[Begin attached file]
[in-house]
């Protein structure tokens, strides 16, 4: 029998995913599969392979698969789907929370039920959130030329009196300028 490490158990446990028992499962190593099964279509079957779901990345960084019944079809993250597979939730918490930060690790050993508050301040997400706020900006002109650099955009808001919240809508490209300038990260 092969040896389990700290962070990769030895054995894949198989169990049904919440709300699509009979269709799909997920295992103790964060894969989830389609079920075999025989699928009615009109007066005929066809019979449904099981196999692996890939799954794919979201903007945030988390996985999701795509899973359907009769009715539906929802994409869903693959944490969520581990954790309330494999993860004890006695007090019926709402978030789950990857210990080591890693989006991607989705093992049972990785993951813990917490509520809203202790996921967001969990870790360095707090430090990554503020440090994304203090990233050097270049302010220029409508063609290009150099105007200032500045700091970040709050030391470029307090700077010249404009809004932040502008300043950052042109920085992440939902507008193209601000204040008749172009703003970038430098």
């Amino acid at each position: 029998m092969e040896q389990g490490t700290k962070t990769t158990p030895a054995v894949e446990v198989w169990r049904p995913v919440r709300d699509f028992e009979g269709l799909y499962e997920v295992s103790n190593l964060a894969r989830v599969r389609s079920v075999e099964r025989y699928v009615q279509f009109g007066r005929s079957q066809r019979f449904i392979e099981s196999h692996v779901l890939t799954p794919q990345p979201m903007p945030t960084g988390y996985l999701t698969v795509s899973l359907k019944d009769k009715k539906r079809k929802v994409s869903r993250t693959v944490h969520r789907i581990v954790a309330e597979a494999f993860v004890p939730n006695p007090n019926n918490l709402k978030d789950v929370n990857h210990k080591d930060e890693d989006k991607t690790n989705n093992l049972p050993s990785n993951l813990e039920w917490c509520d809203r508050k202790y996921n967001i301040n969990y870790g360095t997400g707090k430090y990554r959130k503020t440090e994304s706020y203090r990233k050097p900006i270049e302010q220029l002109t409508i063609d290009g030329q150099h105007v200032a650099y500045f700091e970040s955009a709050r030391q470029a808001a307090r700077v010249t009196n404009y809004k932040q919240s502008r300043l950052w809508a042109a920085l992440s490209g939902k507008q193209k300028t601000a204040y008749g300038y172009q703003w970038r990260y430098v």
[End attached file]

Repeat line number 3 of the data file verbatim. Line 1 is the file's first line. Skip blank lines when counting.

């Amino acid at each position: 029998m092969e040896q389990g490490t700290k962070t990769t158990p030895a054995v894949e446990v198989w169990r049904p995913v919440r709300d699509f028992e009979g269709l799909y499962e997920v295992s103790n190593l964060a894969r989830v599969r389609s079920v075999e099964r025989y699928v009615q279509f009109g007066r005929s079957q066809r019979f449904i392979e099981s196999h692996v779901l890939t799954p794919q990345p979201m903007p945030t960084g988390y996985l999701t698969v795509s899973l359907k019944d009769k009715k539906r079809k929802v994409s869903r993250t693959v944490h969520r789907i581990v954790a309330e597979a494999f993860v004890p939730n006695p007090n019926n918490l709402k978030d789950v929370n990857h210990k080591d930060e890693d989006k991607t690790n989705n093992l049972p050993s990785n993951l813990e039920w917490c509520d809203r508050k202790y996921n967001i301040n969990y870790g360095t997400g707090k430090y990554r959130k503020t440090e994304s706020y203090r990233k050097p900006i270049e302010q220029l002109t409508i063609d290009g030329q150099h105007v200032a650099y500045f700091e970040s955009a709050r030391q470029a808001a307090r700077v010249t009196n404009y809004k932040q919240s502008r300043l950052w809508a042109a920085l992440s490209g939902k507008q193209k300028t601000a204040y008749g300038y172009q703003w970038r990260y430098v």